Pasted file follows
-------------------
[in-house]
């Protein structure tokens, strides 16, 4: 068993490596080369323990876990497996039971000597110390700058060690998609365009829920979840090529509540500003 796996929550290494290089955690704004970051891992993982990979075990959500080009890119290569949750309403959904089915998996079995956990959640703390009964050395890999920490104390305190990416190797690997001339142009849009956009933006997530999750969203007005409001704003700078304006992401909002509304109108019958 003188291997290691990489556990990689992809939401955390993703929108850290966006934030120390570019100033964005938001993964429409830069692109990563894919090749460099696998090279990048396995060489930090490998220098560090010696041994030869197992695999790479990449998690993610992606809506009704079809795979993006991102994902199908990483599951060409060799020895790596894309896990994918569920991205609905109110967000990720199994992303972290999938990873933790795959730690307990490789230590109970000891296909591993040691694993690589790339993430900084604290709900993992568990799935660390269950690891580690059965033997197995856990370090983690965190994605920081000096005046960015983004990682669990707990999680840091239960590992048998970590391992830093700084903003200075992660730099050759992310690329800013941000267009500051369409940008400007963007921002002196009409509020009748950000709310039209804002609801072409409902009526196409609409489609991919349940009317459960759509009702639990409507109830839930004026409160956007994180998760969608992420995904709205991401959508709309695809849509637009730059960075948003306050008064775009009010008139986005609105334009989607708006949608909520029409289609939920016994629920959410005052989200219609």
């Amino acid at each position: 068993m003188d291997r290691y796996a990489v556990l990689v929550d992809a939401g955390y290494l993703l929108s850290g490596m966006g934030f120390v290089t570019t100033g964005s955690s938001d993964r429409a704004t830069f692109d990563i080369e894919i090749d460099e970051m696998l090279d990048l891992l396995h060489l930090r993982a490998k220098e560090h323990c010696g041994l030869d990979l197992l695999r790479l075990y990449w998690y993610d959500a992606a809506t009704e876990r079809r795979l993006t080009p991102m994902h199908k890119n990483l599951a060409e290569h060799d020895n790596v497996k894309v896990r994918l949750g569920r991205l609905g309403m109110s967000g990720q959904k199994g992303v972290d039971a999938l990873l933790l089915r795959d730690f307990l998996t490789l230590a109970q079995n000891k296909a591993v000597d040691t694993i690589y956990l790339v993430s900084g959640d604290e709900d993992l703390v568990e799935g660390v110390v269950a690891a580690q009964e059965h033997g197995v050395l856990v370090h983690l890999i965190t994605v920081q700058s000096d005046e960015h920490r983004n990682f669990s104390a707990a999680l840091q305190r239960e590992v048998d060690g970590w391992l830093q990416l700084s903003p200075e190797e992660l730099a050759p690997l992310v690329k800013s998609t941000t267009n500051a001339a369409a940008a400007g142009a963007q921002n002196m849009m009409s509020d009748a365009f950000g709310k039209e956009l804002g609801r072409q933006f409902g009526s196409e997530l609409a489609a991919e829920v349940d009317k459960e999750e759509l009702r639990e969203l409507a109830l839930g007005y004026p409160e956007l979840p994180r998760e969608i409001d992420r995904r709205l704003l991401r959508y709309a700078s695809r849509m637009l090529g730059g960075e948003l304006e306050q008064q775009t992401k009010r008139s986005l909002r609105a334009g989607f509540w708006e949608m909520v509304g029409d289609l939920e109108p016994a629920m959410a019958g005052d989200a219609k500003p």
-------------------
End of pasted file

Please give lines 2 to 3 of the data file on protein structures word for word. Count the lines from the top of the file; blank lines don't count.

């Protein structure tokens, strides 16, 4: 068993490596080369323990876990497996039971000597110390700058060690998609365009829920979840090529509540500003 796996929550290494290089955690704004970051891992993982990979075990959500080009890119290569949750309403959904089915998996079995956990959640703390009964050395890999920490104390305190990416190797690997001339142009849009956009933006997530999750969203007005409001704003700078304006992401909002509304109108019958 003188291997290691990489556990990689992809939401955390993703929108850290966006934030120390570019100033964005938001993964429409830069692109990563894919090749460099696998090279990048396995060489930090490998220098560090010696041994030869197992695999790479990449998690993610992606809506009704079809795979993006991102994902199908990483599951060409060799020895790596894309896990994918569920991205609905109110967000990720199994992303972290999938990873933790795959730690307990490789230590109970000891296909591993040691694993690589790339993430900084604290709900993992568990799935660390269950690891580690059965033997197995856990370090983690965190994605920081000096005046960015983004990682669990707990999680840091239960590992048998970590391992830093700084903003200075992660730099050759992310690329800013941000267009500051369409940008400007963007921002002196009409509020009748950000709310039209804002609801072409409902009526196409609409489609991919349940009317459960759509009702639990409507109830839930004026409160956007994180998760969608992420995904709205991401959508709309695809849509637009730059960075948003306050008064775009009010008139986005609105334009989607708006949608909520029409289609939920016994629920959410005052989200219609």
């Amino acid at each position: 068993m003188d291997r290691y796996a990489v556990l990689v929550d992809a939401g955390y290494l993703l929108s850290g490596m966006g934030f120390v290089t570019t100033g964005s955690s938001d993964r429409a704004t830069f692109d990563i080369e894919i090749d460099e970051m696998l090279d990048l891992l396995h060489l930090r993982a490998k220098e560090h323990c010696g041994l030869d990979l197992l695999r790479l075990y990449w998690y993610d959500a992606a809506t009704e876990r079809r795979l993006t080009p991102m994902h199908k890119n990483l599951a060409e290569h060799d020895n790596v497996k894309v896990r994918l949750g569920r991205l609905g309403m109110s967000g990720q959904k199994g992303v972290d039971a999938l990873l933790l089915r795959d730690f307990l998996t490789l230590a109970q079995n000891k296909a591993v000597d040691t694993i690589y956990l790339v993430s900084g959640d604290e709900d993992l703390v568990e799935g660390v110390v269950a690891a580690q009964e059965h033997g197995v050395l856990v370090h983690l890999i965190t994605v920081q700058s000096d005046e960015h920490r983004n990682f669990s104390a707990a999680l840091q305190r239960e590992v048998d060690g970590w391992l830093q990416l700084s903003p200075e190797e992660l730099a050759p690997l992310v690329k800013s998609t941000t267009n500051a001339a369409a940008a400007g142009a963007q921002n002196m849009m009409s509020d009748a365009f950000g709310k039209e956009l804002g609801r072409q933006f409902g009526s196409e997530l609409a489609a991919e829920v349940d009317k459960e999750e759509l009702r639990e969203l409507a109830l839930g007005y004026p409160e956007l979840p994180r998760e969608i409001d992420r995904r709205l704003l991401r959508y709309a700078s695809r849509m637009l090529g730059g960075e948003l304006e306050q008064q775009t992401k009010r008139s986005l909002r609105a334009g989607f509540w708006e949608m909520v509304g029409d289609l939920e109108p016994a629920m959410a019958g005052d989200a219609k500003p």